FireWire 400 – FireWire 400 refers to any FireWire port that conforms to either IEEE 1394-1995 or IEEE 1394a-2000 standard. For more information, see the definition for FireWire.

FireWire 800 – FireWire 800 refers to any FireWire port that conforms to the IEEE 1394b standard. This standard, which amends the IEEE 1394-1995 and IEEE 1394a-2000 standards, upgrades the prior standards by allowing for faster speeds (up to 800 Mbit/s), new cabling, and compatibility with the FireWire 400 standard. New cabling includes CAT5 unshielded twisted pairs and UTP5 glass and plastic optical fiber. The new amendment is fully interoperable with 1394a-2000 and 1394-1995 standards. It uses a 9-pin connector. By using a 9-pin to 6-pin or 9-pin to 4-pin FireWire cable, you can connect FireWire 400 devices to a FireWire 800 chain.

Firmware – Software programs or data that has been written onto read-only memory ROM. Firmware is a combination of software and hardware. ROMs, PROMs and EPROMs that have data or programs recorded on them are firmware.

FLEx File – A common telecine log file format. A telecine log is a file generated by the telecine technician during the telecine transfer. Records the key numbers of the original camera negative and the timecode of the video transfer, tracking the relationship between them.

Floppy Disk – 3.5 disks that hold 400 or 800 kilobytes of data. These disks and their associate drives were commonly used in the oldest Macintosh models.

Folder – An icon that represents a subdirectory. A way to group related documents together on a disk.

Font – A typeface that contains the characters of an alphabet, numbers, and some other letterforms such as punctuation marks. Size and style of characters bold, italic, and so on.

Footage Number – Part of a key number; refers to the four-digit number indicating the position on a film roll.

Footer – Text that appears at the bottom of every page or every other page in a document. A header is text that appears at the top of every page or every other page of a document.

Footprint – The surface area of a desk or table which is occupied by a piece of equipment. Can also refer to the amount of memory a software application takes up.

Form Feed – The way perforated printer paper is pulled into position for printing. Friction feed is the way a printer moves individual sheets of paper into position for printing. It’s the same way typewriters move paper into position.

Format – To divide a disk into sections where information can be stored. Disks must be formatted before you can save information on them.

Formula – An equation. By writing formulas to define relationships between the various numbers in your spreadsheet, you can try out different numbers, and the formulas will recalculate all the totals for you.

FORTH – A programming language.

Fortran – A programming language.

Found Set – The set of database entries shown in the Cinema Tools List View window. This set is called the found set because you use the Find command to display it.

fps – Acronym for frames per second.

Fragmentation – The breaking up of a file into many separate locations in memory or on a disk. It takes longer to retrieve files that are highly fragmented.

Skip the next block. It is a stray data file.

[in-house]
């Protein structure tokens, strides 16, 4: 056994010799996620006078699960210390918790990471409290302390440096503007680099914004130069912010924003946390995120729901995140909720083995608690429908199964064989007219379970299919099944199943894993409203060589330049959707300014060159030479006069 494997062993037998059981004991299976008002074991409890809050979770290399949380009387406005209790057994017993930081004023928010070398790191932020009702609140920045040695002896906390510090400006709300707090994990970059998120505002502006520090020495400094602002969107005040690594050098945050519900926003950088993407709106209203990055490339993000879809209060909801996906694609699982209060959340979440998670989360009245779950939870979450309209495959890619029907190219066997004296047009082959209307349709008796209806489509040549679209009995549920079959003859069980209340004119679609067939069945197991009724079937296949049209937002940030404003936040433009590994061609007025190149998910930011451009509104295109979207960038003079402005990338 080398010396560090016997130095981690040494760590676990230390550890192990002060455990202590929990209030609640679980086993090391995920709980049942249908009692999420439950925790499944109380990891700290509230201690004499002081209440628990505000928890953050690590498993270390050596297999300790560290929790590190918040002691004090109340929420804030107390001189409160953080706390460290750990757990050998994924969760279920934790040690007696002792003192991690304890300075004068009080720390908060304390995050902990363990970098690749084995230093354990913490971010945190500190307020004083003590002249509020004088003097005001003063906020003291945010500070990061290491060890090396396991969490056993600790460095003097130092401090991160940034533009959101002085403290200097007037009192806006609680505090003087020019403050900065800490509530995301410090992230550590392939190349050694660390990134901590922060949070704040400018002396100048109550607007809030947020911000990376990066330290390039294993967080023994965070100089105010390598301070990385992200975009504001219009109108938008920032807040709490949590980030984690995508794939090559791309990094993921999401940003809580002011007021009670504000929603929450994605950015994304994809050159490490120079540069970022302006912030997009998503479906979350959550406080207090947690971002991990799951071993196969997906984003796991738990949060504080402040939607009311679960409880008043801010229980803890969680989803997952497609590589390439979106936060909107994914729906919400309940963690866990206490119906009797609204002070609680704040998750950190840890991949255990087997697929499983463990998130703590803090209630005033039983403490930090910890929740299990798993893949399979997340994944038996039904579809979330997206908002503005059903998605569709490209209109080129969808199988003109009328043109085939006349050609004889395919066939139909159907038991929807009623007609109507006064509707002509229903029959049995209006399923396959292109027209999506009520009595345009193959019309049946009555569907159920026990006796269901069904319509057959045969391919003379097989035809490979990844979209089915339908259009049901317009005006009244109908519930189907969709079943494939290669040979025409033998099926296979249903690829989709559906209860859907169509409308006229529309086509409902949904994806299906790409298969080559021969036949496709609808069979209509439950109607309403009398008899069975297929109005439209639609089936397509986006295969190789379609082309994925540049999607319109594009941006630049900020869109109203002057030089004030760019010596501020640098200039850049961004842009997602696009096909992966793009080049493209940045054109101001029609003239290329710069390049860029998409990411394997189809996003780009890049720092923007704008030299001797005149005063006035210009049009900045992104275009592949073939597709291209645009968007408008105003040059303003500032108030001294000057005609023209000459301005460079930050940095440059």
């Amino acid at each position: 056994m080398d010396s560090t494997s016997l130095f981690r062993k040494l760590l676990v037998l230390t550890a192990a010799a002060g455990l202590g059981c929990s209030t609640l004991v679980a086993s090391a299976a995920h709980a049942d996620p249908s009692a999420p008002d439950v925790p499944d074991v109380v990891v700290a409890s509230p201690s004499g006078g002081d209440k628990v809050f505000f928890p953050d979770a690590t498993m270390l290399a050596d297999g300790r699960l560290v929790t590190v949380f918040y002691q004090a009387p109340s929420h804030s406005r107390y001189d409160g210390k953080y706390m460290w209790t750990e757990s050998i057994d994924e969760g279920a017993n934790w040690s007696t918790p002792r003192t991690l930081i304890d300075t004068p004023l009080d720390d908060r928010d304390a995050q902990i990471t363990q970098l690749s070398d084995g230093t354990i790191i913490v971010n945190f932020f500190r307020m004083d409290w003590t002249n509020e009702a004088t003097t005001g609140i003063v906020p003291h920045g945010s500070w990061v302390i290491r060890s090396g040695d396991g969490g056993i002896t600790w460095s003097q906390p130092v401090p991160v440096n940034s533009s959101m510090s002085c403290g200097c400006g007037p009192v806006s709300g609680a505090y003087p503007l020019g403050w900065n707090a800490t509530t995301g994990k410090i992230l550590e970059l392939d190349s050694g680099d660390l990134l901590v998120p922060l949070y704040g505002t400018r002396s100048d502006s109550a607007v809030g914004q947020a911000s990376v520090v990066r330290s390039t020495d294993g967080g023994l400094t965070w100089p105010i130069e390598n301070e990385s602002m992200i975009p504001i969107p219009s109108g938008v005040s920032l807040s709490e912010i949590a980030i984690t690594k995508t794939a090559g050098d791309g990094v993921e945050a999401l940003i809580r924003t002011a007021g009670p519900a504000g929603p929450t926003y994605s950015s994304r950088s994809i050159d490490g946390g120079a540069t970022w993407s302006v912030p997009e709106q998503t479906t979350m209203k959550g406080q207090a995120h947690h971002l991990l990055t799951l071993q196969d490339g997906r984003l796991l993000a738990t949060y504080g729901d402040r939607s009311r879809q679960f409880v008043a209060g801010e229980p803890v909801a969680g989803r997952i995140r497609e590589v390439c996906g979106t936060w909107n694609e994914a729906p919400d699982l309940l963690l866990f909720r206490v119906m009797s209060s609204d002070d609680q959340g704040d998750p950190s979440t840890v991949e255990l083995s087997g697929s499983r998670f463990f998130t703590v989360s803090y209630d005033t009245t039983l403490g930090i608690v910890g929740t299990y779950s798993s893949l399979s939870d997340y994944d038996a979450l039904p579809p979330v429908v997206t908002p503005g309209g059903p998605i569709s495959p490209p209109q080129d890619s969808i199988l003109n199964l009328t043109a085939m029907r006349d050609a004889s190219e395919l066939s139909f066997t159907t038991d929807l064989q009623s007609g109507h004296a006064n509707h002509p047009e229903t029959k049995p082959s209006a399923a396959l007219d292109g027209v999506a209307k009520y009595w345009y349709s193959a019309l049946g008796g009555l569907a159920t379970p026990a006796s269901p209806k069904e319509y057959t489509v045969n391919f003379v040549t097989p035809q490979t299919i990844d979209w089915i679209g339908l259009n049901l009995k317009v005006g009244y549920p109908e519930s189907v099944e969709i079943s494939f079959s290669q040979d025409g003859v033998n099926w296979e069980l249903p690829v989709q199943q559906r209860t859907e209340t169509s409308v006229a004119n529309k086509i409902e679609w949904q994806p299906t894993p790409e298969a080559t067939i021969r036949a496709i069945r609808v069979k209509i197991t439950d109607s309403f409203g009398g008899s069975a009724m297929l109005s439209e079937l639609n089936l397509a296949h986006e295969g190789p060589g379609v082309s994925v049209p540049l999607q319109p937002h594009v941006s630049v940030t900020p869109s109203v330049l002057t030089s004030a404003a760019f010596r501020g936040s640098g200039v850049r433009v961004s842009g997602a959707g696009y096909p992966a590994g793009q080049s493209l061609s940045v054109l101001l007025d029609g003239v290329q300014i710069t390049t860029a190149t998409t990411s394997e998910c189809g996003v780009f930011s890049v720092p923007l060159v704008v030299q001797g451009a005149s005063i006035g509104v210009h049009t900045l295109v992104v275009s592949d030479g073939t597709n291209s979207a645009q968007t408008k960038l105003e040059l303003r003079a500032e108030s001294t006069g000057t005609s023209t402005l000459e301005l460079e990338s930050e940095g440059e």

Frame Number – The last part of the key number. The frame number consists of the footage number and the frame counter, and indicates how many feet and frames into the film a particular frame occurs.

Frame – A single still image. Film and video are made up of a series of these images. While a film frame is a photographic image, a video frame contains one or more fields.

Frame Rate – In a movie, the number of frames per second.

Frames Per Second FPS – The number of frames displayed on screen per second. Also known as frame rate. When video is exported to a QuickTime file, the different formats have different FPS rates. Lower FPS rates produce smaller files.

Framework – A framework is a type of bundle that packages a dynamic shared library with the resources that the library requires, including header files and reference documentation. Mac OS X uses frameworks.

Free-Form Data Base – A data base that lets you enter information in paragraph form instead of by categories and designate key words that you can search for later.

Frequency Hopping Spread Spectrum FHSS – A radio frequency-based transmission method defined by the IEEE 802.11 wireless LAN standard that uses a technique by which the signal transmitted hops among several frequencies at a specific rate and sequence as a way of avoiding interference.

Friction Feed – The way a printer moves individual sheets of paper into position for printing. It’s the same way typewriters move paper into position. Form feed is the way perforated printer paper is pulled into position for printing.

FTP File Transfer Protocol – A protocol that allows computers to transfer files over a network. FTP clients using any operating system that supports FTP can connect to a file server and download files, depending on their access privileges. Most Internet browsers and a number of freeware applications can be used to access an FTP server.

Full-Duplex Modem – A modem that echoes information it receives back to the sending computer. Most commercial information services are full-duplex.

Function Key – A key that tells the application to carry out a particular activity or function print a document, save a document, and so on. Some applications use the number keys on the numeric keypad as function keys.

Function – A built-in formula you can use to calculate an average, a square root, and the like.